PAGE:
Gay rugby and the USA: shining beacons amid Aussie homophobia
By: Alistair Kitchen
OVER THE LAST month, the familiar nexus between sport and homophobia has found its way into the news twice: Miranda Devine wrote an article for The Daily Telegraph, and Michael Sam was drafted to the NFL.
In an article headlined ‘NRL bosses are totally gay,’ Devine argued that Mitchell Moses’ two-week suspension for calling a player a “fucking gay cunt” was wrong because ‘gay’ does not necessarily mean ‘homosexual’.
In California, a football player kissed his boyfriend on live television after a phone call from the St. Louis Rams.
Within days of each other, a major newspaper in Australia published an article using the word ‘gay’ as a pejorative and the NFL accepted its first ever openly gay man.
From the perspective of my rugby team, the Sydney Convicts, it was a curious phenomenon. In two very different ways, each event emphatically validated the team’s existence. The Sydney Convicts are Australia’s first gay and inclusive rugby club, and this year will host the world cup of gay rugby, the Bingham Cup. As part of the lead up to the Cup, the club brought together each of Australia’s major sporting codes – Rugby Union, Rugby League, AFL, Football and Cricket – to commit to an Anti-homophobia and Inclusion Framework. It was an act unprecedented in vision and scope.
Devine’s article was in every way a litmus test for how far our country remains from inclusiveness. The problem with the article wasn’t blatant homophobia, nor was it intent to cause harm. Instead, Devine demonstrated a form of blindness that condones the use of a sexual identity as a synonym for ‘bad’.
It’s a passive ignorance that arises simply from the failure to consider the perspective of the gay teenager watching the game on television, or the player on the field yet to come out. It’s one that forgets that Mitchell Moses does not need to be a homophobe, nor his target homosexual, for his language to be homophobic.
Michael Sam’s success, on the other hand, is a sign that inclusion is slowly, but surely, coming to sport. It puts the Convicts at the heart of a movement that is succeeding in its goal; when the existence of a gay rugby team might seem strange for all the right reasons. It means that Australia’s first gay rugby team hopes, along with the Brisbane Chargers and the Melbourne Renegades, to be among Australia’s last. It means that as a player I’m acutely aware that I’m playing for a team that has its own redundancy as a goal.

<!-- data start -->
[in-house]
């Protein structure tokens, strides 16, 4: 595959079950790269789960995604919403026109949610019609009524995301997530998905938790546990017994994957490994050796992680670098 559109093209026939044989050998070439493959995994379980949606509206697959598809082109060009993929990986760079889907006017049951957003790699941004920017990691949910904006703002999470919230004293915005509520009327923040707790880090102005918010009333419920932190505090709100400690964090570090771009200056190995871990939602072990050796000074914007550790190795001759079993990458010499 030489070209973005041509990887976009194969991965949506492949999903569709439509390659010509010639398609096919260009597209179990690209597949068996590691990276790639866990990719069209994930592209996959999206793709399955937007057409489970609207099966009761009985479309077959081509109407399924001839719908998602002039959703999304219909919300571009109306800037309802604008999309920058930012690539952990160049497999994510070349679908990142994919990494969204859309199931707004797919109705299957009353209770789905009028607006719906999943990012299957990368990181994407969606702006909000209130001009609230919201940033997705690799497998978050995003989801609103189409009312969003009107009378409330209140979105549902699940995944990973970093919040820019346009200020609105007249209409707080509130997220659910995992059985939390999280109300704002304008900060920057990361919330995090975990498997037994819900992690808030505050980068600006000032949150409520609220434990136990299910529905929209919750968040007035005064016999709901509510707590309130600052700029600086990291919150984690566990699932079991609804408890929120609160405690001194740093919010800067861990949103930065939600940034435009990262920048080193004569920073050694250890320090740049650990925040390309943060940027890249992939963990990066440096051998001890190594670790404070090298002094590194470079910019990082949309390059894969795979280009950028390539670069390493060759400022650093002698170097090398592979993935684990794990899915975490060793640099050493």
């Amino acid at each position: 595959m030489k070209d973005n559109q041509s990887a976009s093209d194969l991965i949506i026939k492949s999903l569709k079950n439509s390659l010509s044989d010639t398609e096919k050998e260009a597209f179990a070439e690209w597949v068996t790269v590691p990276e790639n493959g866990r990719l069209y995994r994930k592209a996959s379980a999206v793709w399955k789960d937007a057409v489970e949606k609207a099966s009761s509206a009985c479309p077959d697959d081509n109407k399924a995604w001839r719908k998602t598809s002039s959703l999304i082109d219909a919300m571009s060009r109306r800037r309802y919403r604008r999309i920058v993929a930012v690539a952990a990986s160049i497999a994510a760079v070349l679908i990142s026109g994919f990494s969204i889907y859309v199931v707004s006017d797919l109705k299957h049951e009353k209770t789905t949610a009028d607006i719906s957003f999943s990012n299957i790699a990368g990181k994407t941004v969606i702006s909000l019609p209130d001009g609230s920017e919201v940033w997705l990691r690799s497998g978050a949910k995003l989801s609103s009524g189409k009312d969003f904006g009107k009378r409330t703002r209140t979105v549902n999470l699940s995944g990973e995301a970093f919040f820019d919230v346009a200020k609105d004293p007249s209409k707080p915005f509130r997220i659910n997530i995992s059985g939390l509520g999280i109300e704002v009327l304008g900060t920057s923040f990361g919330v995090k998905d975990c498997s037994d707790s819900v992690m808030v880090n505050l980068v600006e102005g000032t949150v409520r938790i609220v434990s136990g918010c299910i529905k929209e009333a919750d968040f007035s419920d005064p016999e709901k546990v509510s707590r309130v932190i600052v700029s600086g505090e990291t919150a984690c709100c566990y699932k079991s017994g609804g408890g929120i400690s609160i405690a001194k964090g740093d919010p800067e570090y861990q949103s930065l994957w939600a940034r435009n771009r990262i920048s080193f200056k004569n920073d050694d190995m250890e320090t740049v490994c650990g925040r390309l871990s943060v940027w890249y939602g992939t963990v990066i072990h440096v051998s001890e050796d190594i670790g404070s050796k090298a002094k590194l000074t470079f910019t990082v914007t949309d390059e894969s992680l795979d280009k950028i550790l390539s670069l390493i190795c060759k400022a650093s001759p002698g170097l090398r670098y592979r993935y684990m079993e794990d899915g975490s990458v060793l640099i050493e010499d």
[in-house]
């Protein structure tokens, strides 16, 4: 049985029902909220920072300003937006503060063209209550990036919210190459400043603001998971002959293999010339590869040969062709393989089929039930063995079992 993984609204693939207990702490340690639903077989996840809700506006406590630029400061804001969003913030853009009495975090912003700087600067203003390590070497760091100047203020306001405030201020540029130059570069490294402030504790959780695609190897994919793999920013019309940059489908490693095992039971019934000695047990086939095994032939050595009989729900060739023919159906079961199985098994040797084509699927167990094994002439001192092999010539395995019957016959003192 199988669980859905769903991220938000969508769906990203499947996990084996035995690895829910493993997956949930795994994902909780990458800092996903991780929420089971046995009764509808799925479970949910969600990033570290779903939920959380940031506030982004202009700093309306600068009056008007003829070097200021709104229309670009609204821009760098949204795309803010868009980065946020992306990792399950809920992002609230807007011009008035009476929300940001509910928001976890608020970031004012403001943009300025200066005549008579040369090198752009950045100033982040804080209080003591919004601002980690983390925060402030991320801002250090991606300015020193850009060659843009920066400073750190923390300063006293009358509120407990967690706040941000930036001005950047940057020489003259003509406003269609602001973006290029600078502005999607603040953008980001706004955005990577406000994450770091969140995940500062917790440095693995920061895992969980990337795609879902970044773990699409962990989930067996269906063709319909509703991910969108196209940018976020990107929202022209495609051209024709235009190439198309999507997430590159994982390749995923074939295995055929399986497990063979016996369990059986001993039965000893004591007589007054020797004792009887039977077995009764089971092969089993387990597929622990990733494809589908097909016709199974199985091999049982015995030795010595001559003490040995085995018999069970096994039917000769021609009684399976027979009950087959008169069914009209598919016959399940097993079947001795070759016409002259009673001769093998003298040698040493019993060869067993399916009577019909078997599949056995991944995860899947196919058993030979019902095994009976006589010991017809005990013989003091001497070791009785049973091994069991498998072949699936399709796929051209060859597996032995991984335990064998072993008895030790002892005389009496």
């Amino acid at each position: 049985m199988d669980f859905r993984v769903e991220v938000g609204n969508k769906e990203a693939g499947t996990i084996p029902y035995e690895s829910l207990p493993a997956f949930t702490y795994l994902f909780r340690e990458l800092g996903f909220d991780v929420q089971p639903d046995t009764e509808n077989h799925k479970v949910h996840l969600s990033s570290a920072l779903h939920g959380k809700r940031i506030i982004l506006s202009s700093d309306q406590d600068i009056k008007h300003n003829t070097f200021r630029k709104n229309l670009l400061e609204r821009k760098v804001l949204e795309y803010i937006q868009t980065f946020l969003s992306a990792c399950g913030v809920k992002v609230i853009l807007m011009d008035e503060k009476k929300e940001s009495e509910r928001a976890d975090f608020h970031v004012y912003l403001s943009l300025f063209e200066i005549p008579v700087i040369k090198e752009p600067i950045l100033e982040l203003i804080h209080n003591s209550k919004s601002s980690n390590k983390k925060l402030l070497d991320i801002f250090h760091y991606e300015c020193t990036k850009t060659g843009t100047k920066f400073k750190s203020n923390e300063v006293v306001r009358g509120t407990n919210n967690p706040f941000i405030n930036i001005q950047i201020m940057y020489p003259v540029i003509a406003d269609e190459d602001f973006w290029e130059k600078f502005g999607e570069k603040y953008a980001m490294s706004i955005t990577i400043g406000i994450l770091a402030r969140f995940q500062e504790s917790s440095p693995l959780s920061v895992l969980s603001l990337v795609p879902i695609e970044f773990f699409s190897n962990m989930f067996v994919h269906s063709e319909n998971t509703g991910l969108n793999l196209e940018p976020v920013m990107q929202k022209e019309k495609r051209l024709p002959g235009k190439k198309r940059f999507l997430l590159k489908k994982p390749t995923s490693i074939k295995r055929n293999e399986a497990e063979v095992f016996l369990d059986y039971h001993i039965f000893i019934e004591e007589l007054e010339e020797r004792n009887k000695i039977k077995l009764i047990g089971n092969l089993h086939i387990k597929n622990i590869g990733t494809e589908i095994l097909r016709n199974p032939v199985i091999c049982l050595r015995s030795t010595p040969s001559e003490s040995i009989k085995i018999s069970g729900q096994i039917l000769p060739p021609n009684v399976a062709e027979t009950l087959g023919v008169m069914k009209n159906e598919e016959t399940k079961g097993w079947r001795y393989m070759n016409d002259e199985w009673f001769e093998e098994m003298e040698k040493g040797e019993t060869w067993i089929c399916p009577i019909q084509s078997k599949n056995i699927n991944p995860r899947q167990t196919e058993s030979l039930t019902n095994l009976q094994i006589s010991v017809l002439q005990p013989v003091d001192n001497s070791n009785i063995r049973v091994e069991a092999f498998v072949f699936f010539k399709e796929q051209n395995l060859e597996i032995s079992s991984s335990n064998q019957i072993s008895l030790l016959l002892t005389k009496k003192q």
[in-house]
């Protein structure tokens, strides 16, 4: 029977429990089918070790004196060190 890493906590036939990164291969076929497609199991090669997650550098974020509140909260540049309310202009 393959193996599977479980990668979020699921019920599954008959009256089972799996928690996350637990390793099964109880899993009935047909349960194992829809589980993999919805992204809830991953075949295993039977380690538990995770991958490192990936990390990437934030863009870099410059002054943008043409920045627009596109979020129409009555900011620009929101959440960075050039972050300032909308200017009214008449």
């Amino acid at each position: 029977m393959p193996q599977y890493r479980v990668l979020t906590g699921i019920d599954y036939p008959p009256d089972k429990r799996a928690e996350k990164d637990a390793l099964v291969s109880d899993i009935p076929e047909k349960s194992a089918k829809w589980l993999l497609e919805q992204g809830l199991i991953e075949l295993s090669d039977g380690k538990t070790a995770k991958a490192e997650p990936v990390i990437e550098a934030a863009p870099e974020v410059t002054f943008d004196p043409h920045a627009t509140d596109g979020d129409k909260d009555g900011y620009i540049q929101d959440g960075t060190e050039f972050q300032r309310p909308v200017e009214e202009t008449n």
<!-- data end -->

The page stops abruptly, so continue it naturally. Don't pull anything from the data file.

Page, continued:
It’s one of a number of pleasant quirks that, as a straight man playing in a gay team, I’ve come to expect. I’m in the minority for the first time in my life, and it’s given me a perspective that I never expected.
At the end of the day, for the vast majority of us, the political and social goals of the club are secondary to the rugby itself. The Convicts play rugby because they want to play rugby, and it happens that this becomes a powerful political act when your team is gay and inclusive. We were beaten by a very large and very good team last Saturday, but no one was called a “fucking gay cunt”, and a bunch of gay men played the game they love in a local suburban rugby competition. That’s a win from any perspective.
Alistair Kitchen plays rugby for the Sydney Convicts and attends the University of Sydney, completing an Honours in English. He’s currently writing a thesis on the erotics of Seamus Heaney’s poetry. Follow him on Twitter @alistairkitchen.
Image courtesy of Sydney Convicts
Outlawed queers: A cultural history of the Spanish Pink Triangles
Archer Asks: Jazz singer and activist, Mama Alto
Why not Love Simone? Lesbian representation in mainstream film
Fanfiction: Coding homosexuality as a teenager
Pride parade disruptions: Keeping queerness ethical
Archer Asks: Musician and performer, William Hannagan-Mckinna
Serena Williams and the Politics of Images